SA recovers R3.4bn of fraudulent jobless claims

According to Auditor-General Tsakani Maluleke.
The AG said incorrect calculation of benefit amounts, fraud and double-dipping are being addressed. Image: UIF website

South Africa has clawed back almost R3.4 billion of irregularly paid Covid-19 jobless claims in an ongoing investigation into corruption linked to relief funds, the Auditor-General said on Wednesday.

The Temporary Employer-Employee Relief Scheme (Ters), a special jobless grant administered by the government’s Unemployment Insurance Fund (UIF), was introduced to provide between 38% and 60% of the salary of employees laid off directly as a result of the pandemic.

But the national audit office found that parts of the R500 billion pandemic relief package had been exposed to varying scales of fraud, angering the public at a time of record unemployment and an economic recession pre-dating the pandemic.

In September the regulator said its tiered investigation had identified around R145 billion of expenditure, meant for relief programmes like unemployment and poverty grants, showing “indicators of a higher risk of fraud”.

In response to the audit and its own investigations, Labour Minister Thulas Nxesi suspended the head of the unemployment fund and four other executives.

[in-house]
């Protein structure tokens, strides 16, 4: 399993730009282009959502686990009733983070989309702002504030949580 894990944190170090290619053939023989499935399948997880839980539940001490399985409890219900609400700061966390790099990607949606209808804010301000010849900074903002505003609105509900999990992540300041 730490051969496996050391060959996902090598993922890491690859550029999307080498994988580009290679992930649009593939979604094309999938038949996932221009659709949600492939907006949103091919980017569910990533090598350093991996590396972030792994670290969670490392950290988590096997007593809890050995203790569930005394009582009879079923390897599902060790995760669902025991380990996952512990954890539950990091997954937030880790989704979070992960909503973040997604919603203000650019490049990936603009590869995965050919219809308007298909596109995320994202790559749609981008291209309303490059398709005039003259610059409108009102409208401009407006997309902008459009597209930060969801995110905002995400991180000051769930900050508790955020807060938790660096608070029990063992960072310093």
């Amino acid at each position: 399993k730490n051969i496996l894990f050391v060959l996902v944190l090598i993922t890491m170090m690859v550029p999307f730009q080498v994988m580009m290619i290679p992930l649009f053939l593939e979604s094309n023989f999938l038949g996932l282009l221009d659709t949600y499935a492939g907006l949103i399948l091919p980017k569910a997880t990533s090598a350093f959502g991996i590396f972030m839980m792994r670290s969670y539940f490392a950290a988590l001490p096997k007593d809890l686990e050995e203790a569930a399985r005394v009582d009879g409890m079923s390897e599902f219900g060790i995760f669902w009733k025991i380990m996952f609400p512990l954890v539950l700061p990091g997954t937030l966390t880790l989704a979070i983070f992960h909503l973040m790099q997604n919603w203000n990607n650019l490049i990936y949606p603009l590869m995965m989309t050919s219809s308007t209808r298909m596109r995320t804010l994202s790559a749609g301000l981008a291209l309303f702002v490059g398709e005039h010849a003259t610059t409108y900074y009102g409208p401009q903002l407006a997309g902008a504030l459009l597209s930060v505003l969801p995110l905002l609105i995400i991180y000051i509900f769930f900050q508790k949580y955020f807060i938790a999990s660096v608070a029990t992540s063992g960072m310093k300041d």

Releasing the second phase of the audit report in a televised briefing, Auditor-General (AG) Tsakani Maluleke said weaknesses in the system, such as incorrect calculation of benefit amounts, fraud and double-dipping, were being addressed.

“It is encouraging to note that, as at October 2020, the fund [UIF] has recovered about R3.4 billion of funds that may have been disbursed incorrectly,” Maluleke said.

“Progress has been made in addressing the previously identified system weaknesses. However, since most of these enhancements were made during September, we still identified payments that will need to be investigated, although there are far fewer.”

The UIF paid out R49.5 billion of jobless claims between March and October, Nxesi said in October.

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